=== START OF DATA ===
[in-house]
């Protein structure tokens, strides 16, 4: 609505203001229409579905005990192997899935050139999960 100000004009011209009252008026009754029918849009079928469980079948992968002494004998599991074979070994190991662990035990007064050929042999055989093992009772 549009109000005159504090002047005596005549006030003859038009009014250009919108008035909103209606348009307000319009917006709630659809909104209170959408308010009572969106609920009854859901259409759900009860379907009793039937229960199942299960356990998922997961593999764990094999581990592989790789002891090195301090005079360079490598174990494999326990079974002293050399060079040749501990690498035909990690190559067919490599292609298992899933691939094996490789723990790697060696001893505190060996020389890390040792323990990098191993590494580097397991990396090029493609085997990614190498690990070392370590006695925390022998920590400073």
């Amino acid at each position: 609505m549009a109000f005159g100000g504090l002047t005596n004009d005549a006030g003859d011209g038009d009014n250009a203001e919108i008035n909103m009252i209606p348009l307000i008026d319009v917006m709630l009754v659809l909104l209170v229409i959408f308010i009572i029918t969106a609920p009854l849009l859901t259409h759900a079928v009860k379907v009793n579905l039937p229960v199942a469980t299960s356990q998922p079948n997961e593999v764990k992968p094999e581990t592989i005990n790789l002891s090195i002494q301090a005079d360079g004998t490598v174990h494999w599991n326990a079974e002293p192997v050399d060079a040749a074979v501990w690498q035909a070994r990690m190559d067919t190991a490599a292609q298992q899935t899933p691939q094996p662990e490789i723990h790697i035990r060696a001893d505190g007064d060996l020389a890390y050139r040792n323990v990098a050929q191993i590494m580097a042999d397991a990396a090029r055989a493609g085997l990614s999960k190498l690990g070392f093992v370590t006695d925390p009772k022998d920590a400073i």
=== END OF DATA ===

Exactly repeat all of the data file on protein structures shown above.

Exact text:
[in-house]
């Protein structure tokens, strides 16, 4: 609505203001229409579905005990192997899935050139999960 100000004009011209009252008026009754029918849009079928469980079948992968002494004998599991074979070994190991662990035990007064050929042999055989093992009772 549009109000005159504090002047005596005549006030003859038009009014250009919108008035909103209606348009307000319009917006709630659809909104209170959408308010009572969106609920009854859901259409759900009860379907009793039937229960199942299960356990998922997961593999764990094999581990592989790789002891090195301090005079360079490598174990494999326990079974002293050399060079040749501990690498035909990690190559067919490599292609298992899933691939094996490789723990790697060696001893505190060996020389890390040792323990990098191993590494580097397991990396090029493609085997990614190498690990070392370590006695925390022998920590400073």
């Amino acid at each position: 609505m549009a109000f005159g100000g504090l002047t005596n004009d005549a006030g003859d011209g038009d009014n250009a203001e919108i008035n909103m009252i209606p348009l307000i008026d319009v917006m709630l009754v659809l909104l209170v229409i959408f308010i009572i029918t969106a609920p009854l849009l859901t259409h759900a079928v009860k379907v009793n579905l039937p229960v199942a469980t299960s356990q998922p079948n997961e593999v764990k992968p094999e581990t592989i005990n790789l002891s090195i002494q301090a005079d360079g004998t490598v174990h494999w599991n326990a079974e002293p192997v050399d060079a040749a074979v501990w690498q035909a070994r990690m190559d067919t190991a490599a292609q298992q899935t899933p691939q094996p662990e490789i723990h790697i035990r060696a001893d505190g007064d060996l020389a890390y050139r040792n323990v990098a050929q191993i590494m580097a042999d397991a990396a090029r055989a493609g085997l990614s999960k190498l690990g070392f093992v370590t006695d925390p009772k022998d920590a400073i």